General Surgery

General surgery refers to the surgical subspecialty that involves treatment of any injury, deformity or disease with operative procedures. Surgery is considered as an option when non-surgical treatments can no longer alleviate your pain. The most common general surgical procedures include:

Appendectomy

Appendectomy is the surgical removal of appendix, a small finger-shaped organ attached to the caecum (first part of the colon). Appendectomy is indicated in appendicitis, the inflammation of appendix and can be performed laparoscopically.
Laparoscopic surgery uses several smaller incisions and special surgical tools fed through the incisions to remove the appendix. This results in less post-operative pain, faster recovery with fewer complications.

Cholecystectomy

Cholecystectomy is the surgical removal of the gallbladder and is the most effective way to treat gallstones or other gallbladder diseases. Laparoscopic cholecystectomy is a less invasive surgical method that uses a device called a laparoscope. The laparoscope is a small, thin tube with a light and tiny video camera (connected to a television monitor) attached at the end, which helps visualize inside the abdomen during the operation.
Following laparoscopic surgery, you can go home on the same day or the next day after recovering from the effects of anaesthesia. You can return to normal activities within 24 hours and resume work in a week.

Laparoscopic Fundoplication

Nissen fundoplication surgery is a procedure to treat reflux disease. It is a procedure in which the upper part of the stomach is wrapped around the end of your oesophagus and oesophageal sphincter, where it is sutured into place. This surgery strengthens the sphincter and helps prevent stomach acid and food from flowing back into oesophagus.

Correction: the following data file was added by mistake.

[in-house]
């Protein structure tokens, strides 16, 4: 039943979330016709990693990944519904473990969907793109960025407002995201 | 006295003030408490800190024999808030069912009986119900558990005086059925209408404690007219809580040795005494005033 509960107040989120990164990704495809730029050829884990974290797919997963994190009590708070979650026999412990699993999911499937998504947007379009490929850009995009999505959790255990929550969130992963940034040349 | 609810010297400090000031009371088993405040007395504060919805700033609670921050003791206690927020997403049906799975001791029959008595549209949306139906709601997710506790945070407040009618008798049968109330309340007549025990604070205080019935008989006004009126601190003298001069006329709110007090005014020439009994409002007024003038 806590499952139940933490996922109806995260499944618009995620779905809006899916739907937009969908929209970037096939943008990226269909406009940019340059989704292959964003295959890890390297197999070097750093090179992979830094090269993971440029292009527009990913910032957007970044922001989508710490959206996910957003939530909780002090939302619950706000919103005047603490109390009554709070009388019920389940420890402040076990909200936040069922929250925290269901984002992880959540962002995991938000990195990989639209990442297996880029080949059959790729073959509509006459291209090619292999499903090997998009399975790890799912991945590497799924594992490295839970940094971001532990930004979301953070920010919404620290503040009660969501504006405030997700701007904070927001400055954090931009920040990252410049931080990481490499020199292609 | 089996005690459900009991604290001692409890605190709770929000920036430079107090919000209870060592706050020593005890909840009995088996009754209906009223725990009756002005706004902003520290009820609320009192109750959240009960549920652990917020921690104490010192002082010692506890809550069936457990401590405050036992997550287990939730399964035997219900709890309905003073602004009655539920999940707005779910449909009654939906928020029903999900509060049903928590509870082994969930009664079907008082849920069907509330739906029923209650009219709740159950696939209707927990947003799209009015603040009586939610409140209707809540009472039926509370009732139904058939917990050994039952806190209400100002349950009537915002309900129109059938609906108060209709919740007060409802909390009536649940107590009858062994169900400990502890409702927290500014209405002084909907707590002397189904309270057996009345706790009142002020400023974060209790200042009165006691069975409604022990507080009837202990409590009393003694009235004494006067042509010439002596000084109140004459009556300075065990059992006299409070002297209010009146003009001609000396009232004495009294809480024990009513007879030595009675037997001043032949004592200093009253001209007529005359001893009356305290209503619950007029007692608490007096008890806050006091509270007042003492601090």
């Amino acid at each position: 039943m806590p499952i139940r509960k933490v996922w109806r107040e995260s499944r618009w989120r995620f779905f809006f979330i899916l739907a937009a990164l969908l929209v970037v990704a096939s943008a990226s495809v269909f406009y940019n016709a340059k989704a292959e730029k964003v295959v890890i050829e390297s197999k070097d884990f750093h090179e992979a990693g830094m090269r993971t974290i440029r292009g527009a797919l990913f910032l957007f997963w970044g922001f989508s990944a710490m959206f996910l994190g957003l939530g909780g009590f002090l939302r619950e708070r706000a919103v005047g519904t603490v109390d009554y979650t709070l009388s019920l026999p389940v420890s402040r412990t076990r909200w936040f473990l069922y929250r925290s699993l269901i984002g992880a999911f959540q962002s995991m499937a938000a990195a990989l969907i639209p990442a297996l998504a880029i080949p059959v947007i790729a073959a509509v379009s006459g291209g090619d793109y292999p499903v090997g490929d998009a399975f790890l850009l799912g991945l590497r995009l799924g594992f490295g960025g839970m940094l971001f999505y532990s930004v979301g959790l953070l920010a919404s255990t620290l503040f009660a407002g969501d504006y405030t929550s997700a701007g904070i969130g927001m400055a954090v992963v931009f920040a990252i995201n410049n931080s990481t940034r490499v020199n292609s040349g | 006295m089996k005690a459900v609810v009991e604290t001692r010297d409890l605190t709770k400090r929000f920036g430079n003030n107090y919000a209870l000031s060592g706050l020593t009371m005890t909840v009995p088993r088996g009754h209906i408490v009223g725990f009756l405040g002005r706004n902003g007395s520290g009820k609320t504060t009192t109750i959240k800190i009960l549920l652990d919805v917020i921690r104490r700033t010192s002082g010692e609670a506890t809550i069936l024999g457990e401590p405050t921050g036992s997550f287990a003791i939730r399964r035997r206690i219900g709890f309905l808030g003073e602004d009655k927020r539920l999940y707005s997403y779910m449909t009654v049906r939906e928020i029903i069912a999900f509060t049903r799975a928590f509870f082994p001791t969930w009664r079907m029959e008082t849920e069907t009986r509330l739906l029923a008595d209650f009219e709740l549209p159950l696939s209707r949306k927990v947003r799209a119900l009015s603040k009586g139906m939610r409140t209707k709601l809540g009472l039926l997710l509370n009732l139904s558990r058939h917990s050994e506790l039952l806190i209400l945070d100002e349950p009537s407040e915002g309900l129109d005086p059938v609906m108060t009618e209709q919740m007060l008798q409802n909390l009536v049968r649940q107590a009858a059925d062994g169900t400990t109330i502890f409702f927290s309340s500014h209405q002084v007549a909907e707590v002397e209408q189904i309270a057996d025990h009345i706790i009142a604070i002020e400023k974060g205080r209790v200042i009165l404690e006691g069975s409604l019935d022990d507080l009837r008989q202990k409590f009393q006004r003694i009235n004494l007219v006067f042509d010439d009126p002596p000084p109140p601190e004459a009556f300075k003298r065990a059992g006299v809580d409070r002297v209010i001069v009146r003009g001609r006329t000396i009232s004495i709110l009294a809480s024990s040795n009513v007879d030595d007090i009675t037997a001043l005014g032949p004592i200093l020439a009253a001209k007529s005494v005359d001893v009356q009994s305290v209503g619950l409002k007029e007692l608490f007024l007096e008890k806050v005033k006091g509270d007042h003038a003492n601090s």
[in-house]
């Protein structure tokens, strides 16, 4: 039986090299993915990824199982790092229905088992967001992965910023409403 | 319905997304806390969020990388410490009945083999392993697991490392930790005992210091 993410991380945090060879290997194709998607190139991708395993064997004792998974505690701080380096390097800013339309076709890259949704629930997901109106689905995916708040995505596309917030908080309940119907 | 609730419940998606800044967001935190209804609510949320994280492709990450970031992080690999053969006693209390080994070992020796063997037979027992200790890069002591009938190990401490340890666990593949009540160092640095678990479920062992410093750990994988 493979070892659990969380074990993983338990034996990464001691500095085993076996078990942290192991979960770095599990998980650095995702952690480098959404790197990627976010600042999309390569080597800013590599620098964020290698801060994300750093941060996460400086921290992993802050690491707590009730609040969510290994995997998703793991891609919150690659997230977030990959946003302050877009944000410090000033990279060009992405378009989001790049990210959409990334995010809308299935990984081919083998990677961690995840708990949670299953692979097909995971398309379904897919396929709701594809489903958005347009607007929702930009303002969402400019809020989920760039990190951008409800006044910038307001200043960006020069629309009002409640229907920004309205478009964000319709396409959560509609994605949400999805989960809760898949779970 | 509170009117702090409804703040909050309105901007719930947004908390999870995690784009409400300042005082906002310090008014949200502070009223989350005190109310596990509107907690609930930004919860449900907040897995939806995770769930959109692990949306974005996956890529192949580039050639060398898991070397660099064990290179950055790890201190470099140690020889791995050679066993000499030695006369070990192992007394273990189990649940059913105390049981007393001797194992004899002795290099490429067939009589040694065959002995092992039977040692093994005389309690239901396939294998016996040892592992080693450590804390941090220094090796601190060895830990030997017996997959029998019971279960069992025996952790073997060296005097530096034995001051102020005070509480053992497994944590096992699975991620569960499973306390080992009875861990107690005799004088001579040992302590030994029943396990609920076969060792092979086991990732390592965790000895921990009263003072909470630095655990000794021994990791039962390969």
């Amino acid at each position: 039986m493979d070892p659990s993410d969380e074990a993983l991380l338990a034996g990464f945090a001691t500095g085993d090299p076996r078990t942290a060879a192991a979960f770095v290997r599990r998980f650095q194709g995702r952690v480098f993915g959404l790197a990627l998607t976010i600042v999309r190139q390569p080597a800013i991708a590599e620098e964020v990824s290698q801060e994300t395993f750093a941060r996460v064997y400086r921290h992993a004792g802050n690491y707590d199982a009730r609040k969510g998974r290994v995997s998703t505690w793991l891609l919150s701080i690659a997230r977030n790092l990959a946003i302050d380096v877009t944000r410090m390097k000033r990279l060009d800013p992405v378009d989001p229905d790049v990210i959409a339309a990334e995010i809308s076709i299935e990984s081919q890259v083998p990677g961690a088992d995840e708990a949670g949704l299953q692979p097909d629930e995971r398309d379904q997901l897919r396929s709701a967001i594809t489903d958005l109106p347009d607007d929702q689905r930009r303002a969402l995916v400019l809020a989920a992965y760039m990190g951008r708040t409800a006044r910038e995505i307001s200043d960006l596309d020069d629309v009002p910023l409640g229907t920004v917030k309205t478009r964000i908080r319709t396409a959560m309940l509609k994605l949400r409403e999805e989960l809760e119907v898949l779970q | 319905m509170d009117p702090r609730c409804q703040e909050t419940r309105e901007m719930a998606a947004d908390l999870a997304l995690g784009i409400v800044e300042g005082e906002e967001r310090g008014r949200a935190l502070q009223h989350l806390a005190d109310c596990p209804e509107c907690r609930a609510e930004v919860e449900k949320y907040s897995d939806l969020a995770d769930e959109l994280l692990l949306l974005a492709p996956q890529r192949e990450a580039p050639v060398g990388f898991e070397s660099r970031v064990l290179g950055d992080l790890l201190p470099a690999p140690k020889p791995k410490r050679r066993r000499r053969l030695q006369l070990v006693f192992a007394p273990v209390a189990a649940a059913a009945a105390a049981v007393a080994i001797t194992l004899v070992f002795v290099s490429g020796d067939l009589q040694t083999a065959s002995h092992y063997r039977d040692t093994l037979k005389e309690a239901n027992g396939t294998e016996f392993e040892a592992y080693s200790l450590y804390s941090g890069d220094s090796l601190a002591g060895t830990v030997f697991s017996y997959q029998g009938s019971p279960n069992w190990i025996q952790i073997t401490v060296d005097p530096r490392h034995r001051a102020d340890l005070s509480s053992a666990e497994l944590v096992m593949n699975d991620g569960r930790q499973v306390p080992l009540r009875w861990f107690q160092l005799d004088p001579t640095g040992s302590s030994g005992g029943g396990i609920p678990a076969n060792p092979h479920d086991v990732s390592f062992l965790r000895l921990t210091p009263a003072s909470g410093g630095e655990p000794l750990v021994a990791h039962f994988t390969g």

Laparoscopic method is much less traumatic to the muscles and soft tissues than the traditional method of surgically opening the abdomen with long incisions (open techniques).

Hernia Repair

A hernia is a bulge formed by a part of an organ (usually the intestine or stomach) when it pushes against a weak spot in the muscle wall that encloses it. It occurs when straining exerts pressure on the weak region such as while lifting heavy objects, having a bowel movement, chronic cough or being obese. Other causes may include an enlarged prostate, poor nutrition, a previous surgical incision or when the muscles around the navel do not close at birth.

Surgery is the treatment of choice for hernias. Hernia repair is performed both as open surgery and laparoscopically (keyhole). With either approach, your doctor pushes the bulge back into place and may stitch together the weak muscles or tissues. Sometimes, a piece of synthetic mesh is sutured to reinforce the weak region. The incision(s) are closed with stitches or staples.

Upper Gastrointestinal Endoscopy

Upper gastrointestinal (GI) endoscopy is a procedure performed to diagnose and in some cases to treat problems of the upper digestive system. The endoscope is a long, thin, flexible tube with a tiny video camera and light on the end. Upper GI Endoscopy is recommended in conditions such as acute GI bleeding, chronic anaemia, and gastro-oesophageal reflux disease (GORD).

Colonoscopy

Colonoscopy is the procedure of inserting a colonoscope (a flexible tube with a small camera and lens attached) to view, diagnose and treat conditions of the large intestine (colon and rectum). The procedure can detect inflamed tissue, ulcers, and abnormal growths. It is used to diagnose early signs of colorectal cancer, bowel disorders, abdominal pain, muscle spasms, inflamed tissue, ulcers, anal bleeding, and non-dietary weight loss. The colonoscope is inserted into the rectum which gently moves up through the colon until it reaches the caecum (junction of small and large intestine). It is then withdrawn very slowly as the camera shows pictures of the colon and rectum onto a large screen. Polyps or growths can also be removed by colonoscopy which can be used for diagnosing cancer.

Polypectomy

It is the surgical removal of a polyp. Polyps are non-cancerous abnormal growth of the tissue along the lining of gastrointestinal wall. Gastrointestinal polyps can be removed endoscopically through colonoscopy or surgically if the polyp is too large. During colonoscopy, the polyps are identified and cut using forceps. Larger polyps are removed by passing a wire snare, tightening the snare around the polyp base and then burning with electric cautery.